Aboard their attack transport, the 1st ParaBn, numbering only 351 Marines and the majority armed with the Reising .45 caliber sub-machine gun, was divided by company into three waves of landing craft, Co A into the first wave, Co B into the second, and Capt. Huerth’s Co C, with only seventy-seven effectives and the battalion headquarters, into the third. Descending cargo nets into the waiting snub-nosed landing craft (no ramped boats being available) in the transport area, they had a seven-mile nausea-inducing run to the line-of-departure for an H-Hour of 1200 at their designated beach, each four-boat wave separated by five-minute intervals.
As with the initial landings on Guadalcanal and Tulagi, and as with Co A, the first waves were unopposed. But Cos B and C were to endure the first opposed landings by Marines in the war, a withering fire from the dominating high ground on and around Hill 148 as well as flanking fire from Tanambogo that enveloped the boats as they approached the beach. One in ten Marines became immediate casualties. The older landing craft, without a ramp, required the embarked Marines to clamber over the sides into the water. Capt. Huerth, as soon as his boat beached, stood without hesitation at the gunwale and ordered his Marines to “clear the boat.” He was immediately shot twice and fell back mortally wounded. The H-Hour at Tulagi was 0800 and 0910 at Guadalcanal. The Marines initially achieved complete strategic and tactical surprise but the defenders at Gavutu had four hours to prepare for the Marines.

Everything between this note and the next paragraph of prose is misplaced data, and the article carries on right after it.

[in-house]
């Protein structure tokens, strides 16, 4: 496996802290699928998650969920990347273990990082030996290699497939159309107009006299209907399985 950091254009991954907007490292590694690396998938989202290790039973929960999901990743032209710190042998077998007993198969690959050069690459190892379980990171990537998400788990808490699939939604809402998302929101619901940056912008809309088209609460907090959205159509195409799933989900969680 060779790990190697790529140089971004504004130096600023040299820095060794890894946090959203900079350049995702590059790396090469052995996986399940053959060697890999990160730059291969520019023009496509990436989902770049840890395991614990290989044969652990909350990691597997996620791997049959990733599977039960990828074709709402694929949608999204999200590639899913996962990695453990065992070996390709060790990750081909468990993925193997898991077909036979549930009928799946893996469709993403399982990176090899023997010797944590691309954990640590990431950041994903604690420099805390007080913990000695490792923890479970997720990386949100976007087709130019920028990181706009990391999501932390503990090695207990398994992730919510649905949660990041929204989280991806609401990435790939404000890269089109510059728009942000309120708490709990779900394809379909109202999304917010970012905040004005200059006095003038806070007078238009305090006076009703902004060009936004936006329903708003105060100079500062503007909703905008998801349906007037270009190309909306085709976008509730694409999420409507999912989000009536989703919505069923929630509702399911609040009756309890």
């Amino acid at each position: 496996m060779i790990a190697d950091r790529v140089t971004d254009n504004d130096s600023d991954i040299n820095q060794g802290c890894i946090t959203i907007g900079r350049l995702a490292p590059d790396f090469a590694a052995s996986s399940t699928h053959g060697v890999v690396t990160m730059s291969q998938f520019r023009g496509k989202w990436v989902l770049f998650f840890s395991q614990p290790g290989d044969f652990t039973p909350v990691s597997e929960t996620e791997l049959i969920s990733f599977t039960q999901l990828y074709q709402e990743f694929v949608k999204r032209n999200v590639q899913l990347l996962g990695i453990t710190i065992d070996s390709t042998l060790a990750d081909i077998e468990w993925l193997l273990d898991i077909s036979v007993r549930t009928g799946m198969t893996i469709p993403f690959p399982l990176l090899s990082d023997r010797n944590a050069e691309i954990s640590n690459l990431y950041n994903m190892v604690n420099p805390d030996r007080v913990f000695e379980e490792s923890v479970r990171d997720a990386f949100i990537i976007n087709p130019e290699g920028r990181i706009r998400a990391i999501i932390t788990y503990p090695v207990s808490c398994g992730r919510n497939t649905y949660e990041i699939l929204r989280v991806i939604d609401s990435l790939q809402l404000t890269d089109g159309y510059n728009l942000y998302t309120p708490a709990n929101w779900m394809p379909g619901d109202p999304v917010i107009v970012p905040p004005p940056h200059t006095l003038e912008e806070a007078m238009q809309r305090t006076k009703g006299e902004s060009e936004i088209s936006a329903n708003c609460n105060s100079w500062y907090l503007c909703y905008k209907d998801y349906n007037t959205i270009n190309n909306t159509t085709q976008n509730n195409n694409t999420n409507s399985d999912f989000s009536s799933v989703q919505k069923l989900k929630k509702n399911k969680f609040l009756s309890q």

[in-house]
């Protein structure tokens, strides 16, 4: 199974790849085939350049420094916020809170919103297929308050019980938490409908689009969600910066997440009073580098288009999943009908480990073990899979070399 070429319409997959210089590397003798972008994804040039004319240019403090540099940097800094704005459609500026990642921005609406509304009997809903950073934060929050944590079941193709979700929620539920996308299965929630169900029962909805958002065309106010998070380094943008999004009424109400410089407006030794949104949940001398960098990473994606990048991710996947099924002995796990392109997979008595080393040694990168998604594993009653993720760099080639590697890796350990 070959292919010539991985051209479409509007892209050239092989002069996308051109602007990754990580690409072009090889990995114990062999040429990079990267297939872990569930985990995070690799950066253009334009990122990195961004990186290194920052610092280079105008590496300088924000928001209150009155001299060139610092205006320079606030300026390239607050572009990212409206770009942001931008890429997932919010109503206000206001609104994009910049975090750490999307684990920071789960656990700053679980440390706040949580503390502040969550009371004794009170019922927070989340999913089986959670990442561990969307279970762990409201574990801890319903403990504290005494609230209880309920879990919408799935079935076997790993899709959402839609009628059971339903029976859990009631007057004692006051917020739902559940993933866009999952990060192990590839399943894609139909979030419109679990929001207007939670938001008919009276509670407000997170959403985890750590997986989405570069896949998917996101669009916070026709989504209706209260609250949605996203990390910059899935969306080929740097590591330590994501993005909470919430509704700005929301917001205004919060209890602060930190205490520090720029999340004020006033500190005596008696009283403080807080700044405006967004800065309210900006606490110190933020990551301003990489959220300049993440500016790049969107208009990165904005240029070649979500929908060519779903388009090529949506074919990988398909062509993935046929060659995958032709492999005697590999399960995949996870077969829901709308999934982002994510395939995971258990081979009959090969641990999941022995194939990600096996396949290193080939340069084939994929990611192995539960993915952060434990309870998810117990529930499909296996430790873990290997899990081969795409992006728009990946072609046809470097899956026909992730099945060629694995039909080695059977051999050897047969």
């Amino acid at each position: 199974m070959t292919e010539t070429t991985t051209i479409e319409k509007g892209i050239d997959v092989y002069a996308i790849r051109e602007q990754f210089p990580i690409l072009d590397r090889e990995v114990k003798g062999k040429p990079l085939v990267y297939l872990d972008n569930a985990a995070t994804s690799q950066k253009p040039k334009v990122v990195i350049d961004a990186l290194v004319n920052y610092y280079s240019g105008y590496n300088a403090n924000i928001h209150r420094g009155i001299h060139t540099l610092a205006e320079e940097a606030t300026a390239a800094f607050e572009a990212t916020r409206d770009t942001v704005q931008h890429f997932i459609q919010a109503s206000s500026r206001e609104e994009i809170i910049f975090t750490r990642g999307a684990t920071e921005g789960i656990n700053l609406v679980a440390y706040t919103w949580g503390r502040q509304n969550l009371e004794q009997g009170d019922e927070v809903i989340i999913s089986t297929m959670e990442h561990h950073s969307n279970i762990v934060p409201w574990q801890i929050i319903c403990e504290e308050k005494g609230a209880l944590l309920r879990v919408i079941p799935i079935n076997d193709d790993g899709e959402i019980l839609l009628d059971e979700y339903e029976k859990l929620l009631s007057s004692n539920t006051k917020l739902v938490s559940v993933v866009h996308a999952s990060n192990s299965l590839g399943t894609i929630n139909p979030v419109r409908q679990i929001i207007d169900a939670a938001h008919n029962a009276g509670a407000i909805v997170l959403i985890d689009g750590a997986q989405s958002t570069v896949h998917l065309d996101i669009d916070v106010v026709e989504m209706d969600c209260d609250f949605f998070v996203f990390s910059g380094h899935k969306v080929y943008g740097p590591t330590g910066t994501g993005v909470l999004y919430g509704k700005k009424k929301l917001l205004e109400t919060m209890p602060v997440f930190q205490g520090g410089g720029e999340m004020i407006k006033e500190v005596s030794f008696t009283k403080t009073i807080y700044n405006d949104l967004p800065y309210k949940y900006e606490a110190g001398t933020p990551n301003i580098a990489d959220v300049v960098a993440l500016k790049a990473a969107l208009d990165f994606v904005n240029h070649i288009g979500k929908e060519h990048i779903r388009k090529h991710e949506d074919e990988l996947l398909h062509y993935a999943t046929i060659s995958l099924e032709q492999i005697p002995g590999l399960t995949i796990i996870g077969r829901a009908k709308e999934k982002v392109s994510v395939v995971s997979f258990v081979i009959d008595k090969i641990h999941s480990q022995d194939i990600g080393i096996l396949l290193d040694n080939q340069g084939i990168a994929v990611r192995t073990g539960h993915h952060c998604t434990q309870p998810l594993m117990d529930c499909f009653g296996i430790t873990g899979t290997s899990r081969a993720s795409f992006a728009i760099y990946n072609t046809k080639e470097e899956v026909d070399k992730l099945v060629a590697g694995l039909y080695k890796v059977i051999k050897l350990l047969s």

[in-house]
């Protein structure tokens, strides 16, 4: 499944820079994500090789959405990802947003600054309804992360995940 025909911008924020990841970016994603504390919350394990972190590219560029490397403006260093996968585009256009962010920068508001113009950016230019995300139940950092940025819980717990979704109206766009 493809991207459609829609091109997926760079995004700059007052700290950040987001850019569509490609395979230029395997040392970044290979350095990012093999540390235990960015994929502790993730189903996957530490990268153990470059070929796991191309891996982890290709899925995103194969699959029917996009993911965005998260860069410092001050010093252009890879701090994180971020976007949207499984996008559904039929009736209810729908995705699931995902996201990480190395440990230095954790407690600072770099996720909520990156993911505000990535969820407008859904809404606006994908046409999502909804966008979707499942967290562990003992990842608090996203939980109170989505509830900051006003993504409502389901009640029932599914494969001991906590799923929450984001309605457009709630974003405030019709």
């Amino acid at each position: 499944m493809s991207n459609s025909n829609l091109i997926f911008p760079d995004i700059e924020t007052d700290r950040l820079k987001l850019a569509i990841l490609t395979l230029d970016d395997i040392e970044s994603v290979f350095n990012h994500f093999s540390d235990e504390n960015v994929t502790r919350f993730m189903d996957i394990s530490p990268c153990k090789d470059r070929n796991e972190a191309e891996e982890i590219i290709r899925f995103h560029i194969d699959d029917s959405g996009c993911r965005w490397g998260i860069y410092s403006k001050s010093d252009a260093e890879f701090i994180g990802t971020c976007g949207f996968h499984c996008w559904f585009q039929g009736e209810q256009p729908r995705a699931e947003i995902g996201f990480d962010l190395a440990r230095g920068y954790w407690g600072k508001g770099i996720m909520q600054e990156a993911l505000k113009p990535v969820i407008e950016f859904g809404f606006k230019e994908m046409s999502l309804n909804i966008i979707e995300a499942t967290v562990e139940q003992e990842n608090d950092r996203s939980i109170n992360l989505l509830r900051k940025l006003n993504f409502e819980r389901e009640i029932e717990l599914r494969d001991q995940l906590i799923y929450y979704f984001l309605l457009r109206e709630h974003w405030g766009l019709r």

Tulagi and Gavutu-Tanambogo would fall within a matter of days but the eventual, iconic Guadalcanal campaign would endure under appalling conditions until February 1943. The 1st MarDiv would never return to New River, going instead following the war to Camp Pendleton on the west coast during July 1946 being supplanted at the base now called Camp Lejeune by the new Carolina Marine division, the 2nd MarDiv, the same month. Nor would the 1st ParaBn; all the parachute battalions being officially disbanded by February 1944. Nor would Capt. Huerth ever return to his wife and the bungalow on Johnson St. in Onslow Terrace that they had purchased on 7 December 1941. He was temporarily interred in the military cemetery on Tulagi before given his final repose in the Arlington National Cemetery on 12 March 1948.
But, the citizens of Jacksonville were determined that this well liked and respected officer was not to be easily forgotten. As reported in the minutes of the 19 January 1943 meeting of the Board of Town Commissioners: “Whereas, numerous residents and citizens of Jacksonville having requested to change the name of Johnson St…to Huerth St…in memory and of honor of Captain Huerth…Be it resolved that…the name be changed…” This was not a difficult decision. Jacksonville’s first bypass, then under construction to connect US 17 and State Hwy 24 north and east of the town to the new bridge over the New River (subsequently named the Buddy Phillips bridge), and likewise under construction, was to be named Johnson Blvd. As was the Johnson St in Onslow Terrace where the Huerth house was located, both were named in honor of Dr. Graham P. Johnson, the founder of the Johnson Drug Company. Dr. Johnson would still be honored. The resolution passed and was subsequently approved by the State House and Senate. Jeanne continued to live there until she moved to California and sold the house in 1945. Since 1943, Huerth St, which connects New Bridge St to Johnson Blvd in downtown Jacksonville, was the first and continues to stand as a testament to the respect and warm regards in which the citizens of Jacksonville hold their Marine neighbors, as was likewise overwhelmingly evidenced following the Beirut bombing in 1983. It likewise stands as a fitting memorial to a gallant officer who made the ultimate sacrifice for his country in a distant clime and place.